Flydubai to expand operations to more cities in India
DUBAI, United Arab Emirates - Dubai-based low-cost airline flydubai is keen to expand operations to more cities in India.
DUBAI, United Arab Emirates – Dubai-based low-cost airline flydubai is keen to expand operations to more cities in India. The airline feels that being able to connect to over 40 destinations which were not accessible from Dubai earlier offers a good value proposition for many markets, including India. In a free-wheeling interaction with Indian media, the airline’s Chief Executive Officer Ghaith-Al-Gaith, and Senior Vice-President Sudhir Sreedharan not only announced doubling of the destinations that flydubai operates to in India, but also stressed how flydubai is not in competition with another Dubai-based airline, Emirates.
When will the new flights start?
Sudhir: Very shortly. We’re waiting for regulatory approvals. We have filed for 10 flights, four to Delhi and three each to Kochi and Thiruvananthapuram.
What will be the USP since you are a low-cost carrier?
Sudhir: We will be able to connect these points in India to our network within GCC, Saudi Arabia, Russia, CIS and Africa. We fly to about 48 places that were previously not connected to Dubai. These flights will provide an opportunity to Indian customers to reach them.
Emirates also has a presence in all these countries. Will you be providing competition or supplementing Emirates?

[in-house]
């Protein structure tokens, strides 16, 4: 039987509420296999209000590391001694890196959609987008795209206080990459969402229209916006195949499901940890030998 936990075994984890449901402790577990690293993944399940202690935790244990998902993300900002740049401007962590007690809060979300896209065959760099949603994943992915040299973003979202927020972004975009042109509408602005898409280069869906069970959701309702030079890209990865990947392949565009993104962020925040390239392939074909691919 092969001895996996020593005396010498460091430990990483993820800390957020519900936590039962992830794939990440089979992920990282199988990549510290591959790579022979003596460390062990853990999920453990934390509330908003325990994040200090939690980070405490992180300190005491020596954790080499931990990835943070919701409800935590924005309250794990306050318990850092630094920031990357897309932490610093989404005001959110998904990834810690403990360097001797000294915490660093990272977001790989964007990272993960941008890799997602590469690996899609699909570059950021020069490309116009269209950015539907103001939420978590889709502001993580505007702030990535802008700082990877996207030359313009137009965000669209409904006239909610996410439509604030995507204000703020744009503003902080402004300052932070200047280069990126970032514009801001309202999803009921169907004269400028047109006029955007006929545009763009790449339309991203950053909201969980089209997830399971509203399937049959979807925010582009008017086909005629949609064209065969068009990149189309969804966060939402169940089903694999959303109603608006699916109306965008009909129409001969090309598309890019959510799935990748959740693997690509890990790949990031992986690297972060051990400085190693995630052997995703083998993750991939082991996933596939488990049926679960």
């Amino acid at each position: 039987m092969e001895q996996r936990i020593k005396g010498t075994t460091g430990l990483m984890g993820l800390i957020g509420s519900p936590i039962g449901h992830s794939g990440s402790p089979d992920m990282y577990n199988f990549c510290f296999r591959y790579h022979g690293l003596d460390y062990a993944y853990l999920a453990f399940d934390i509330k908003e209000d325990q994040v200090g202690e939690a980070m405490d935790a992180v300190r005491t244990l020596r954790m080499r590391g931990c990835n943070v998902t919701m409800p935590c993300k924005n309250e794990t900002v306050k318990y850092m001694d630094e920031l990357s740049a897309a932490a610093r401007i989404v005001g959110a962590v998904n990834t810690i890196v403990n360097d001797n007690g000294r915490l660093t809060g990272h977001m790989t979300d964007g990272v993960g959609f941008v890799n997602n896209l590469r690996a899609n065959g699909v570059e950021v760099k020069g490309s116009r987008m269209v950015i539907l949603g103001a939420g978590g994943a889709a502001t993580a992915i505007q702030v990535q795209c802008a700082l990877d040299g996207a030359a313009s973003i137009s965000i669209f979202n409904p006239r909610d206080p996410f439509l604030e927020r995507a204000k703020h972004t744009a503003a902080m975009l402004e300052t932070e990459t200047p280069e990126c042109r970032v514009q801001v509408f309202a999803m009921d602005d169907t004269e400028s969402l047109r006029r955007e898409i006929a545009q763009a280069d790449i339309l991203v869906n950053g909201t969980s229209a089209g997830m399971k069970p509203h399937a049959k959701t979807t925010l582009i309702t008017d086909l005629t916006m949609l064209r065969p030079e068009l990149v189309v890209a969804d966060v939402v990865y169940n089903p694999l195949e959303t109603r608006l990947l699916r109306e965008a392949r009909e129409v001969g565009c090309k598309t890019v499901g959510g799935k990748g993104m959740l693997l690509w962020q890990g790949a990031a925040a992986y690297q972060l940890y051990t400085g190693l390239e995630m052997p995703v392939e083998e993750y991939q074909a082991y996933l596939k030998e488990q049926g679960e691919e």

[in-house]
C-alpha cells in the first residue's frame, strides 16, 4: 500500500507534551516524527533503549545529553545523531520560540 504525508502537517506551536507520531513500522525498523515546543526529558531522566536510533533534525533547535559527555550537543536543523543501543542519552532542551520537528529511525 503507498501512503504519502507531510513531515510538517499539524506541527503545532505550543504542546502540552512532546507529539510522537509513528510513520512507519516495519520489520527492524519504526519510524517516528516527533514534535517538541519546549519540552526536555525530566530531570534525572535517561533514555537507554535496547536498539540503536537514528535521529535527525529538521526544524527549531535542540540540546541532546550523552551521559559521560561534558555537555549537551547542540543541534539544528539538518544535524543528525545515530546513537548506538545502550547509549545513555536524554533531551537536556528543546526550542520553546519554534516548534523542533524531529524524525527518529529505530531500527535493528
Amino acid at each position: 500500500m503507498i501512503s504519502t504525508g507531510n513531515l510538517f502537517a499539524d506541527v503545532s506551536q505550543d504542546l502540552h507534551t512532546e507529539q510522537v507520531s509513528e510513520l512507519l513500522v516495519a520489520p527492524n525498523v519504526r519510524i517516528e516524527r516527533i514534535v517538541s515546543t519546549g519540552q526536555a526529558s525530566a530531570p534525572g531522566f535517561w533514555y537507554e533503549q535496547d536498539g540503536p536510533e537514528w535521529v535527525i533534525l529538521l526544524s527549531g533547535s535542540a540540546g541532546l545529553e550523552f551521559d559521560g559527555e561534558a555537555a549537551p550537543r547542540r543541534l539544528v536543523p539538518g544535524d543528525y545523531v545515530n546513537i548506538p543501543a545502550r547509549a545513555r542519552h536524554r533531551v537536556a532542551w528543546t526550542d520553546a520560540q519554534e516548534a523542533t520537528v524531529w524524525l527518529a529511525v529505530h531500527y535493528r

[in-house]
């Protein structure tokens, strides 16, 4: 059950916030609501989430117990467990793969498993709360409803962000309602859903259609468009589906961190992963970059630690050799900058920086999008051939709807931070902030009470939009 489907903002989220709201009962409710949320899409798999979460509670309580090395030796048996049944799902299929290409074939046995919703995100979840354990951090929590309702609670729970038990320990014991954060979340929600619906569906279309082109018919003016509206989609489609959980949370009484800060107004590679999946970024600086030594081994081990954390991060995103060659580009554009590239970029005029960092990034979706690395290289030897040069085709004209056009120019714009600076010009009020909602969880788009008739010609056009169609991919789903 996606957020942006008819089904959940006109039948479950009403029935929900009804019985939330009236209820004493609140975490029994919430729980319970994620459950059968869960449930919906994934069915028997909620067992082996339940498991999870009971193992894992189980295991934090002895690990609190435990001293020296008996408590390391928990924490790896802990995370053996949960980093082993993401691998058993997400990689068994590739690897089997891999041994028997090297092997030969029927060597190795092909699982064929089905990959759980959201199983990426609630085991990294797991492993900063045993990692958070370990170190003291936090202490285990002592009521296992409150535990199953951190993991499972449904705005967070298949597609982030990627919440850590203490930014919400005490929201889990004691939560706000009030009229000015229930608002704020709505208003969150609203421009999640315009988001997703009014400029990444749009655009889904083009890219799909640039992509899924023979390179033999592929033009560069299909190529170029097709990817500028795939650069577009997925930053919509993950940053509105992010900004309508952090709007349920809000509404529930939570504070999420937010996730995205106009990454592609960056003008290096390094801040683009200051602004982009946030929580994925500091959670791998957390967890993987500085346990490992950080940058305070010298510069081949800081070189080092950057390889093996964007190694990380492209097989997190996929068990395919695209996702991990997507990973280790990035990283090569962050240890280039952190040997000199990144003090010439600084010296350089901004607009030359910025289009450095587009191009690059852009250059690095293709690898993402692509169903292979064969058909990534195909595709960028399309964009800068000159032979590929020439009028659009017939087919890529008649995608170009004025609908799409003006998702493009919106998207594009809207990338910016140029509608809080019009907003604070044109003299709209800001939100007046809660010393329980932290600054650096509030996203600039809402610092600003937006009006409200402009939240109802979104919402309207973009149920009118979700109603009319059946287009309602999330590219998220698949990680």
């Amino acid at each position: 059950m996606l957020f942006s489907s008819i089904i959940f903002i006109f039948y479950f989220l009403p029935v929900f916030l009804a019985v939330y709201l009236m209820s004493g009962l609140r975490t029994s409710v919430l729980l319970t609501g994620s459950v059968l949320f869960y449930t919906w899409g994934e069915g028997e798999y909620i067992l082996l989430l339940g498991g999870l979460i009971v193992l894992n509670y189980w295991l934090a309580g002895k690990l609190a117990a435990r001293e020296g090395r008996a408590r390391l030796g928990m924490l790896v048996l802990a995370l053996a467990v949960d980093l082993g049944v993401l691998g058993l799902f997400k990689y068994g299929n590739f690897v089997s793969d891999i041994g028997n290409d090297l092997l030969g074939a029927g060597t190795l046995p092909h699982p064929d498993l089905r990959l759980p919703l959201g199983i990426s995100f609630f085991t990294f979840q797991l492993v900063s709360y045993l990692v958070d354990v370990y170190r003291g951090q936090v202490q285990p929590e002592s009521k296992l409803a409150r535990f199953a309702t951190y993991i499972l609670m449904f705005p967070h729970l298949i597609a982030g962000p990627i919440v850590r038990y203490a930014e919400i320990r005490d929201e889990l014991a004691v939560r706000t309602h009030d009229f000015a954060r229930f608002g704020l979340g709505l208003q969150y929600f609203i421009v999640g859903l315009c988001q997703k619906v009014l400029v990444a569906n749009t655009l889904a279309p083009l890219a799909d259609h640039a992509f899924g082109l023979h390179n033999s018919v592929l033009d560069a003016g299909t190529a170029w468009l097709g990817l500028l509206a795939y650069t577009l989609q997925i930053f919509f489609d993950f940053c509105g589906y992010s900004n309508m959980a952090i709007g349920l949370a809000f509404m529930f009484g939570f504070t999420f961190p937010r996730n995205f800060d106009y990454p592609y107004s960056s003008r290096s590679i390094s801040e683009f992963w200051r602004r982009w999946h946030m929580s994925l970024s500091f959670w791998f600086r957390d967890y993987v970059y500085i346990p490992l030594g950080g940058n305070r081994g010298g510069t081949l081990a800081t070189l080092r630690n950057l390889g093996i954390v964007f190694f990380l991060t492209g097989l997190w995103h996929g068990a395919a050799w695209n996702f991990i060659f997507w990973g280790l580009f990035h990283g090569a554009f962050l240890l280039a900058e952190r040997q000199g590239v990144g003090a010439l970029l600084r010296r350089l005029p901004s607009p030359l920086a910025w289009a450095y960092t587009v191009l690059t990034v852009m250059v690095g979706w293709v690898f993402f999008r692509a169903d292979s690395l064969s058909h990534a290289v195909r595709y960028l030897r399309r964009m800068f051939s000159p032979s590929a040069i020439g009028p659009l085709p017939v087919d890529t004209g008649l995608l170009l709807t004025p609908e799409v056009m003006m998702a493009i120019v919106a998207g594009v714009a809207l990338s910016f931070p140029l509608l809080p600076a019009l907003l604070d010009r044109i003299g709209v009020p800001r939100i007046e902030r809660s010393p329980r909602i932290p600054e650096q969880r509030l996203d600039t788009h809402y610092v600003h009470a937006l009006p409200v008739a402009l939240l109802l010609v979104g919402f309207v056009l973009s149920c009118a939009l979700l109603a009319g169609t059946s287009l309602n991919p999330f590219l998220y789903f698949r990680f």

Ghaith: Our focus is not to get into direct competition with Emirates. We do not go to a place because Emirates is going there or so that we can align with it and squeeze certain things from either the passengers or the market. We go to a market with the intent to offer the best service that we can to be more successful as a brand and for our shareholders.
But from a traditional low-cost model you have now migrated to business and economy…
Sudhir: In all the 48 markets, we have affluent passengers. We bring value to economy and business class customers. Then we fly to seven points in Saudi Arabia which are called secondary or tertiary markets like Abha and Gassin. Previously, these places had no connectivity from India so if a passenger from Gassin had to go to Delhi or Mumbai, he would have to travel to Riyadh and then onwards.
Do you want more seats?
Ghaith: Sure. We want to be in the north and south, we want to go to Mumbai.
If it is up to us, we will go to every airport in India. India will always be a priority when available.
With the entry of flydubai, will Dubai-based carriers also tap into the LCC market?
Ghaith: In the last one year, low-cost carriers have benefited from the seats that were exchanged. The market in India is so large that none of the airlines — Emirates, flydubai or the combined force of the West Asian carriers — will be able to meet the demand. The increase in seats is not the issue but we are offering an opportunity to fly where there were no connections earlier.
Will you look at investing in an Indian carrier?
Ghaith: Our directive, our investment focus as a company, has been to develop flydubai because we are only five years old. We want to grow the company. We ordered 50 aircraft earlier and then another 111. The Dubai Government wants to grow the airline and connect it to all destinations.
So we are focussed on that but it is not that we do not want to (invest in an Indian carrier) but do you think there is enough left in us to focus on buying another carrier? I do not see that unless the Government gives us another order to do something else. Please appreciate that our plate is currently full.
At a personal level I would love to create a partnership which creates value for both nations, either in an airline or anything in aviation.
As in putting in money…
Ghaith: If I had my personal wish yes. But this is not the order from the Government; they might fire me.